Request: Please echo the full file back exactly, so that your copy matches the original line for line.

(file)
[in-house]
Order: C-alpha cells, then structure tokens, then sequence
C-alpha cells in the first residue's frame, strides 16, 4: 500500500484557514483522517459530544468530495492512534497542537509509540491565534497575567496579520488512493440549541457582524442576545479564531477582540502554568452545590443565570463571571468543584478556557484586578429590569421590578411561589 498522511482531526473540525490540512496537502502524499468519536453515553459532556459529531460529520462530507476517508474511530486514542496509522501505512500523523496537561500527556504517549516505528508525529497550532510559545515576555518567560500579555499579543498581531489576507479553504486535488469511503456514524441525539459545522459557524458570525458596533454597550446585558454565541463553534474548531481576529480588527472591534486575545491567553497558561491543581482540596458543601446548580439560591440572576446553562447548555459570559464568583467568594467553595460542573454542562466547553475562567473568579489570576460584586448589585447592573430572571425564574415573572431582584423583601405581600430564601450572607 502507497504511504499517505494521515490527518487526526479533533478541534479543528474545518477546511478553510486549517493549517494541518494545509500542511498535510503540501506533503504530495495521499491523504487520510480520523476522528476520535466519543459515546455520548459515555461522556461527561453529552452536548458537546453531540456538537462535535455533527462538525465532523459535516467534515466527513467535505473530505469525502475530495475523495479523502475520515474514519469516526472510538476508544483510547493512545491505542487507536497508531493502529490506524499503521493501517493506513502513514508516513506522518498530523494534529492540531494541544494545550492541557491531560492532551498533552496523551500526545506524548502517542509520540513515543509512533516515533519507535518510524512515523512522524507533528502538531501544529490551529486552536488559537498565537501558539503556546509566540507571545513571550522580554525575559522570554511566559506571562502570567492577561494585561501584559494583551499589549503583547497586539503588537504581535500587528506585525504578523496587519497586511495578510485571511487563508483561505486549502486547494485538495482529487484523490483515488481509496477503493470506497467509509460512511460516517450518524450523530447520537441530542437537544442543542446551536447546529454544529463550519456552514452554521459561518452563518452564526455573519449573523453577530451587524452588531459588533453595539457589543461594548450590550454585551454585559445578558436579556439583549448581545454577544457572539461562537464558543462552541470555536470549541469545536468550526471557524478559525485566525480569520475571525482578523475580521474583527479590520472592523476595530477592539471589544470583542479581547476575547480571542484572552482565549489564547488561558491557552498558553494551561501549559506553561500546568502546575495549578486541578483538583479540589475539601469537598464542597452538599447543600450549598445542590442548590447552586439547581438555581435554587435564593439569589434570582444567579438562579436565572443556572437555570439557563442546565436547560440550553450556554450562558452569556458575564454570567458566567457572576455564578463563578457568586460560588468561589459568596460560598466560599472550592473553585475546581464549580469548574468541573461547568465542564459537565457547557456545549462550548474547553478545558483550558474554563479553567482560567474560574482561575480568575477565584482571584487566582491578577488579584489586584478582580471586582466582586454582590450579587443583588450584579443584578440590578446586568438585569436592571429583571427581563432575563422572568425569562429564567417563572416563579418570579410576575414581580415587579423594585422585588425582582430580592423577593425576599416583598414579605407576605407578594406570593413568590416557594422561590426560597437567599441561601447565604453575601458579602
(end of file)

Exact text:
[in-house]
Order: C-alpha cells, then structure tokens, then sequence
C-alpha cells in the first residue's frame, strides 16, 4: 500500500484557514483522517459530544468530495492512534497542537509509540491565534497575567496579520488512493440549541457582524442576545479564531477582540502554568452545590443565570463571571468543584478556557484586578429590569421590578411561589 498522511482531526473540525490540512496537502502524499468519536453515553459532556459529531460529520462530507476517508474511530486514542496509522501505512500523523496537561500527556504517549516505528508525529497550532510559545515576555518567560500579555499579543498581531489576507479553504486535488469511503456514524441525539459545522459557524458570525458596533454597550446585558454565541463553534474548531481576529480588527472591534486575545491567553497558561491543581482540596458543601446548580439560591440572576446553562447548555459570559464568583467568594467553595460542573454542562466547553475562567473568579489570576460584586448589585447592573430572571425564574415573572431582584423583601405581600430564601450572607 502507497504511504499517505494521515490527518487526526479533533478541534479543528474545518477546511478553510486549517493549517494541518494545509500542511498535510503540501506533503504530495495521499491523504487520510480520523476522528476520535466519543459515546455520548459515555461522556461527561453529552452536548458537546453531540456538537462535535455533527462538525465532523459535516467534515466527513467535505473530505469525502475530495475523495479523502475520515474514519469516526472510538476508544483510547493512545491505542487507536497508531493502529490506524499503521493501517493506513502513514508516513506522518498530523494534529492540531494541544494545550492541557491531560492532551498533552496523551500526545506524548502517542509520540513515543509512533516515533519507535518510524512515523512522524507533528502538531501544529490551529486552536488559537498565537501558539503556546509566540507571545513571550522580554525575559522570554511566559506571562502570567492577561494585561501584559494583551499589549503583547497586539503588537504581535500587528506585525504578523496587519497586511495578510485571511487563508483561505486549502486547494485538495482529487484523490483515488481509496477503493470506497467509509460512511460516517450518524450523530447520537441530542437537544442543542446551536447546529454544529463550519456552514452554521459561518452563518452564526455573519449573523453577530451587524452588531459588533453595539457589543461594548450590550454585551454585559445578558436579556439583549448581545454577544457572539461562537464558543462552541470555536470549541469545536468550526471557524478559525485566525480569520475571525482578523475580521474583527479590520472592523476595530477592539471589544470583542479581547476575547480571542484572552482565549489564547488561558491557552498558553494551561501549559506553561500546568502546575495549578486541578483538583479540589475539601469537598464542597452538599447543600450549598445542590442548590447552586439547581438555581435554587435564593439569589434570582444567579438562579436565572443556572437555570439557563442546565436547560440550553450556554450562558452569556458575564454570567458566567457572576455564578463563578457568586460560588468561589459568596460560598466560599472550592473553585475546581464549580469548574468541573461547568465542564459537565457547557456545549462550548474547553478545558483550558474554563479553567482560567474560574482561575480568575477565584482571584487566582491578577488579584489586584478582580471586582466582586454582590450579587443583588450584579443584578440590578446586568438585569436592571429583571427581563432575563422572568425569562429564567417563572416563579418570579410576575414581580415587579423594585422585588425582582430580592423577593425576599416583598414579605407576605407578594406570593413568590416557594422561590426560597437567599441561601447565604453575601458579602